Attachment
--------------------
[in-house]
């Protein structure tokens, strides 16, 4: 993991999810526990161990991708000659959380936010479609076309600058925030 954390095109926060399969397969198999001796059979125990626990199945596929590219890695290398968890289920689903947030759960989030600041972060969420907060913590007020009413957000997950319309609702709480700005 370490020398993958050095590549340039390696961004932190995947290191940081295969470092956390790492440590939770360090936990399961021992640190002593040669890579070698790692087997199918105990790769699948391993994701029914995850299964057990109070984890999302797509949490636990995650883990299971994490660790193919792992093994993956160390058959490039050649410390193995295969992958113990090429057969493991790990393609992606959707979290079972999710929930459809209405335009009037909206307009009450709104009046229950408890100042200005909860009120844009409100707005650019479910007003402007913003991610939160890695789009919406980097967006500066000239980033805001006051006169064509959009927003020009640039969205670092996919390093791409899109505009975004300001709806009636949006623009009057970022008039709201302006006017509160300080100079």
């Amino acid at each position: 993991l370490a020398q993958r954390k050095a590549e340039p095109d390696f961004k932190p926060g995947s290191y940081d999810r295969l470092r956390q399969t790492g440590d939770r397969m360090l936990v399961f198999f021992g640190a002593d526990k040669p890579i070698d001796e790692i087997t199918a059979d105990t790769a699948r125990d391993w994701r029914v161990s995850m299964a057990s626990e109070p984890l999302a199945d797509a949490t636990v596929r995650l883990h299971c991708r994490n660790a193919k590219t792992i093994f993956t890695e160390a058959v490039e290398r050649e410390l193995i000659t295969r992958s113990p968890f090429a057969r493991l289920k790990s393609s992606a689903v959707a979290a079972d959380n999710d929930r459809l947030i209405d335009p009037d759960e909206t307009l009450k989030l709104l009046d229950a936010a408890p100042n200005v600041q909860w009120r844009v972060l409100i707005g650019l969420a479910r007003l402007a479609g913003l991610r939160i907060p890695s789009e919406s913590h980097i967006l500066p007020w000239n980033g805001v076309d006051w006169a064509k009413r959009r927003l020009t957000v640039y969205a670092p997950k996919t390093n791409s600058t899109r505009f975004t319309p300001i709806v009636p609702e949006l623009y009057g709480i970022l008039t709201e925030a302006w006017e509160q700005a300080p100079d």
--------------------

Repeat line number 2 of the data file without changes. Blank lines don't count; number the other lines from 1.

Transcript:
């Protein structure tokens, strides 16, 4: 993991999810526990161990991708000659959380936010479609076309600058925030 954390095109926060399969397969198999001796059979125990626990199945596929590219890695290398968890289920689903947030759960989030600041972060969420907060913590007020009413957000997950319309609702709480700005 370490020398993958050095590549340039390696961004932190995947290191940081295969470092956390790492440590939770360090936990399961021992640190002593040669890579070698790692087997199918105990790769699948391993994701029914995850299964057990109070984890999302797509949490636990995650883990299971994490660790193919792992093994993956160390058959490039050649410390193995295969992958113990090429057969493991790990393609992606959707979290079972999710929930459809209405335009009037909206307009009450709104009046229950408890100042200005909860009120844009409100707005650019479910007003402007913003991610939160890695789009919406980097967006500066000239980033805001006051006169064509959009927003020009640039969205670092996919390093791409899109505009975004300001709806009636949006623009009057970022008039709201302006006017509160300080100079």